Safety is the number one concern for crane operators. While hand signals have been established as a reliable, low-tech and universal way to improve safety during operation, it is also critical to understand the ground conditions and provide the necessary foundation support prior to the lift for maximum crane safety. Sophie Barnes reports in Grounds to Proceed for Heavy Lift and Project Forwarding International.
DICA, a USA-based leading provider of outrigger pads, crane pads, and cribbing products, has developed 10 Tips for a Successful Crane Setup. In recent years, U.S. regulatory bodies have begun placing greater emphasis on understanding ground conditions and the use of foundational support such as crane pads and outrigger pads.
To that end, DICA’s first recommended step is for mobile crane operators to know their responsibilities to prepare for a successful crane set up. “In the U.S., the Occupational Safety and Health Administration (OSHA) states that cranes must be assembledon ground that is firm, drained and graded sufficiently, and that supporting materials, such as blocking, cribbing, pads or mats be used to provide adequate support and levelness,” says Kris Koberg, CEO of DICA. The American Society of Mechanical Engineers (ASME) also states that outrigger blocking or cribbing must have sufficient strength to prevent crushing, bending or shear failure. “And it needs to be of such thickness, width and length as to completely support the float, transmit the load to the supporting surface, and prevent shifting, toppling or excessive settlement under the load,” says Koberg.
“When selecting crane pads for specific jobs, lift planners and operators should know the maximum outrigger reaction force that could be generated while on-site. This information can be obtainedfrom the crane manufacturer’s software, or by using lift planning software such as 3D Lift Plan,” says Koberg. The outrigger load is not the load being picked, or the crane capacity. The outrigger load is specific to the amount of force applied to any one of the outriggers during set-up, operations and tear down of the equipment. To ensure safety, DICA believes the rated capacity of the pads should always exceed the maximum outrigger reaction force of the equipment.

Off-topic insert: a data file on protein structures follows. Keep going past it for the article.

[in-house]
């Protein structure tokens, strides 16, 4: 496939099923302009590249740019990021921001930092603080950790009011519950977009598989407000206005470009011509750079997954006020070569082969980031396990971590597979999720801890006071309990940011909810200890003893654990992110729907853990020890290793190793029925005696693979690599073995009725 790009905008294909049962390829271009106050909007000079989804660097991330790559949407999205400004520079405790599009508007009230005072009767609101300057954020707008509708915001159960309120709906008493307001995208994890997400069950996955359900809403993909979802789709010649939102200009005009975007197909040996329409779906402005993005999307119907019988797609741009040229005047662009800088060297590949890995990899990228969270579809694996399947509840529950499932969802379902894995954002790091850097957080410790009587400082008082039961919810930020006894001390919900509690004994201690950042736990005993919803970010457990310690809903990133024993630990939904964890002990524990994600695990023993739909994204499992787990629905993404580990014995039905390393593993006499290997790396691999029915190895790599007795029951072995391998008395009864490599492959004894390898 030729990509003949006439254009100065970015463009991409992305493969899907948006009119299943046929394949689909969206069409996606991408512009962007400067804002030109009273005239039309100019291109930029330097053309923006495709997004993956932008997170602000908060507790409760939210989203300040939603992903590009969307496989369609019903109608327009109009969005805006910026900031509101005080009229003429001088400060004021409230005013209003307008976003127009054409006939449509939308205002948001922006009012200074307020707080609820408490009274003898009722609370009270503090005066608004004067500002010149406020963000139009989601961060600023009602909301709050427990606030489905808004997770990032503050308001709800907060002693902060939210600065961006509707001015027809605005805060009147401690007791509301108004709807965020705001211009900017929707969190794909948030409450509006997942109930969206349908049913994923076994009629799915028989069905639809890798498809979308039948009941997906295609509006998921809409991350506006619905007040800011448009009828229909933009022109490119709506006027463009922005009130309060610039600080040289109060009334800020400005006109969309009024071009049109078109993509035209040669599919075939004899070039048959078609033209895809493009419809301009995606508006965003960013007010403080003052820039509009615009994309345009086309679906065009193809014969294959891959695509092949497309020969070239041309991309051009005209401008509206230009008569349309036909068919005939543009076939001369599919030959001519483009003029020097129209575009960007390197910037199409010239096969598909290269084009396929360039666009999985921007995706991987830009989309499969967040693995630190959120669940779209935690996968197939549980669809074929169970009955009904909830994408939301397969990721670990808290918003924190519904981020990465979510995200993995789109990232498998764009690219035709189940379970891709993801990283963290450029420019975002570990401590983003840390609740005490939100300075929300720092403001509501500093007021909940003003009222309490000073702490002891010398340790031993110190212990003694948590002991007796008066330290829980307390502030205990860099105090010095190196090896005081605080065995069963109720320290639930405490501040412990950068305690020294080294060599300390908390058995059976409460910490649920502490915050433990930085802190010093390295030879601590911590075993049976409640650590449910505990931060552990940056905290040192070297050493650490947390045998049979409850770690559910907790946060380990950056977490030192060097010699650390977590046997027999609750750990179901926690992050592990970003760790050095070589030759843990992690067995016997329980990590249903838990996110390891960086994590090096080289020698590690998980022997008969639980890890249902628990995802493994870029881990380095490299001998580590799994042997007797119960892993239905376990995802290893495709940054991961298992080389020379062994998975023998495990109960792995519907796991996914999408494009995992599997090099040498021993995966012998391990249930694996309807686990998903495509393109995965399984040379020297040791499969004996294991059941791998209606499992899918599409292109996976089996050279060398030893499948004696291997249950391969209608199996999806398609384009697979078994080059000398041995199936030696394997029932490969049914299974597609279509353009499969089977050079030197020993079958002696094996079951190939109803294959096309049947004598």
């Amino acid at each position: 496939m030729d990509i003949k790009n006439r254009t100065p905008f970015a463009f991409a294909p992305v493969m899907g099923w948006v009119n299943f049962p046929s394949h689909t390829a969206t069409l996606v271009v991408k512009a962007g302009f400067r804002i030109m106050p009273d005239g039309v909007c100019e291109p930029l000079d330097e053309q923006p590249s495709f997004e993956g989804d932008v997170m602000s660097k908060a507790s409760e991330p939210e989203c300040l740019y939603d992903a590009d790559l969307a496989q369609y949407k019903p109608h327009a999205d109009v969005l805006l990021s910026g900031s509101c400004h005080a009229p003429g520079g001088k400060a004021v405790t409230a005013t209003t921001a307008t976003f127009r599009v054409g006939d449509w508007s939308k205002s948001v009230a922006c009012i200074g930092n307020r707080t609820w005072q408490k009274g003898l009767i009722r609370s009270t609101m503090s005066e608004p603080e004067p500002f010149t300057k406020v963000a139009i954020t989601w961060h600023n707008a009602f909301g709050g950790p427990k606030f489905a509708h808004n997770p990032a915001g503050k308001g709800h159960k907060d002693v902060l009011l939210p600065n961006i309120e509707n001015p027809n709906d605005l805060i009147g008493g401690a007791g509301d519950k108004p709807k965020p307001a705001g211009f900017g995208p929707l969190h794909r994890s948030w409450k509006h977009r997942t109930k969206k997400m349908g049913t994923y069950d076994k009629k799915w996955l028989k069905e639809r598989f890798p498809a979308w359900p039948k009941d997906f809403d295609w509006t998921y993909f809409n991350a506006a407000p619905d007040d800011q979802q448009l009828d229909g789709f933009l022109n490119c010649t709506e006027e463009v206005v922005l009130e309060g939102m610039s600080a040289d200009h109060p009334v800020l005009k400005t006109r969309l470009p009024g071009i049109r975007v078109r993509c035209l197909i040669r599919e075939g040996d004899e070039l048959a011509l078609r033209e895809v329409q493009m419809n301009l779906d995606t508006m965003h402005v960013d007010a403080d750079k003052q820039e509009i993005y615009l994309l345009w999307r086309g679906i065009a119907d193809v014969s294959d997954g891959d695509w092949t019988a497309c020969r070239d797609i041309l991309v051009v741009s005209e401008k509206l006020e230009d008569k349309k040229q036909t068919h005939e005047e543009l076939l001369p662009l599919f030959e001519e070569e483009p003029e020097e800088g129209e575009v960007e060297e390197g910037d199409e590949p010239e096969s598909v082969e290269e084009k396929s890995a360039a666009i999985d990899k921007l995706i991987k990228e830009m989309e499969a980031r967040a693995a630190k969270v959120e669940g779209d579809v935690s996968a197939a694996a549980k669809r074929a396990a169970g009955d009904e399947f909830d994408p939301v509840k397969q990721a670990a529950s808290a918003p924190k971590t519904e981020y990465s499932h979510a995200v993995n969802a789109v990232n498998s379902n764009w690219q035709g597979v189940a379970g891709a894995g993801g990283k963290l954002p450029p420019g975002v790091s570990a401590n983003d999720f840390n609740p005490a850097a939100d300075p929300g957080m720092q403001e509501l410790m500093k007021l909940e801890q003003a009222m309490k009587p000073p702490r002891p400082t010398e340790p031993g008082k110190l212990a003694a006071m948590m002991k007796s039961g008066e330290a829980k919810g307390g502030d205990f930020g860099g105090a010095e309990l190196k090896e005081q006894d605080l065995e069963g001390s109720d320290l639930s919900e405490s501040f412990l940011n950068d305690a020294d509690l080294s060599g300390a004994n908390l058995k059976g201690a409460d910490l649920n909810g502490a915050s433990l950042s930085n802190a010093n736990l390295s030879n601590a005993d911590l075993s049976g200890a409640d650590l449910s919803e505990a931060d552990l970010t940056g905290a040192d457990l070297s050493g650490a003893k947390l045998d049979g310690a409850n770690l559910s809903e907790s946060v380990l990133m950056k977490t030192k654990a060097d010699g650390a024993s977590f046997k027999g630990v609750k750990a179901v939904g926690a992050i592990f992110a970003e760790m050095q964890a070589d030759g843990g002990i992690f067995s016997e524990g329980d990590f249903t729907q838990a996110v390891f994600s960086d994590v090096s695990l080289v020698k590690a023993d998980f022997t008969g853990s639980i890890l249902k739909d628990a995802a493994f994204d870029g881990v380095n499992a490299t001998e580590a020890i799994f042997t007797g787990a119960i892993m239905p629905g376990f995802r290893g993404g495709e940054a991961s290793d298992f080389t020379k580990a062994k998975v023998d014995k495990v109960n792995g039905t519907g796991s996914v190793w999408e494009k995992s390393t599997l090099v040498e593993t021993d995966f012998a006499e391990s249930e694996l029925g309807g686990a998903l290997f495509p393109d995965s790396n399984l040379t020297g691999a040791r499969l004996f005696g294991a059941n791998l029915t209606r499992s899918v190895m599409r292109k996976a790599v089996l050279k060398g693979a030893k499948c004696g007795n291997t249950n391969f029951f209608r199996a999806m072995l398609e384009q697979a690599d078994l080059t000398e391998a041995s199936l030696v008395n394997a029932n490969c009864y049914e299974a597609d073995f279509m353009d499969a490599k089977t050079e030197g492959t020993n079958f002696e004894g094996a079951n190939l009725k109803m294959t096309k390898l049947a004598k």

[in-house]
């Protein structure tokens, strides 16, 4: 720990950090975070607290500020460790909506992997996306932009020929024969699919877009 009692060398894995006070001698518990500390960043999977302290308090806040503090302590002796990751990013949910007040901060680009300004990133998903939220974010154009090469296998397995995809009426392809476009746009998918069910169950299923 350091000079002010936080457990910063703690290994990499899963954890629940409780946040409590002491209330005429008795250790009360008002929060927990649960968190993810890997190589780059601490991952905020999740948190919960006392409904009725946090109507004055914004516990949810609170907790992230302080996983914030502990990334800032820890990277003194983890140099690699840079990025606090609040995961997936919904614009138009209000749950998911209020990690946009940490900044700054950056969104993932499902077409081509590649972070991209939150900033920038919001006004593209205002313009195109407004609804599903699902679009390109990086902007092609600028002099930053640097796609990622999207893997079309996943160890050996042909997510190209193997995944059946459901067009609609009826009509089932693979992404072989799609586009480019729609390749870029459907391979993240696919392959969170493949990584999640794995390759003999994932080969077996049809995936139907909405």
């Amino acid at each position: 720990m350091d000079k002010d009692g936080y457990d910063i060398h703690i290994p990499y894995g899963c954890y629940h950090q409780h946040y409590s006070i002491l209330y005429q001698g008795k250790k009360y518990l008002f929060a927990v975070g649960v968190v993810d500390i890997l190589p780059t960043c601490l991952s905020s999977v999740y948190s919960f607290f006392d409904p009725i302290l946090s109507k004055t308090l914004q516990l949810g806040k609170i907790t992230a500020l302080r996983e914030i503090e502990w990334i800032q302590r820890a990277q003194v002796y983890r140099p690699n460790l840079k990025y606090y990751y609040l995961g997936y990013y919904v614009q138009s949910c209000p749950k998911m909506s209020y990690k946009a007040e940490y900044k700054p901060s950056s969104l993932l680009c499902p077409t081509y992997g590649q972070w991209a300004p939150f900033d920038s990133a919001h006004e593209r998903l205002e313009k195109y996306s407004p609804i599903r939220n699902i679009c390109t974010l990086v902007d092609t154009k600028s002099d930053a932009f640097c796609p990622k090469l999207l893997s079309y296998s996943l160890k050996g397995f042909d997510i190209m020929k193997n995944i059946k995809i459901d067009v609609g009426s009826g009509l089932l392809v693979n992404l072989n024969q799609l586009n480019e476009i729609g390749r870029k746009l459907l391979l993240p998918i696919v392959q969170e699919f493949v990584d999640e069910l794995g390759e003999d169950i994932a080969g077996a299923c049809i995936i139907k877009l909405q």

According to Koberg, the next step in a successful crane set up is knowing the Allowable Ground Bearing Pressure (AGBP). The controlling entity is responsible for providing the ground conditions as noted by OSHA in the above paragraph and establishing the allowable bearing pressure criteria. The allowable pressure is a critical data point in determining the size of the pad you will need.
Once the allowable ground bearing pressure and maximum outrigger reaction force is known, you’re in the best position to select the right size outrigger pad or crane pads. Simply divide the maximum outrigger load by the allowable ground bearing pressure to determine the pad area you need. Example: Maximum outrigger load = 100,000 lbs. Allowable ground bearing pressure = 3,500 psf. (100,000 lbs / 3,500 psf = 29 ft2 of area).
Once you know the minimum area needed, you will want to confirm your pads can support the load and effectively distribute it based on your ground conditions. A qualified engineer or outrigger pad manufacturercan generate or provide this information. “Undersized pads can put you in an unstable condition, and oversized pads are inefficient in terms of purchase, labor, and transportation costs. Pads that are not able to appropriately support or distribute the load can be dangerous,” says Koberg.
Lastly, Koberg advises: “Use common sense and monitor every lift. If something doesn’t look right it’s probably not right, stop the lift and set the load down. Excessive pad deflection, or pads being driven into the ground may indicate outrigger forces are greater than what the pad and ground can support.”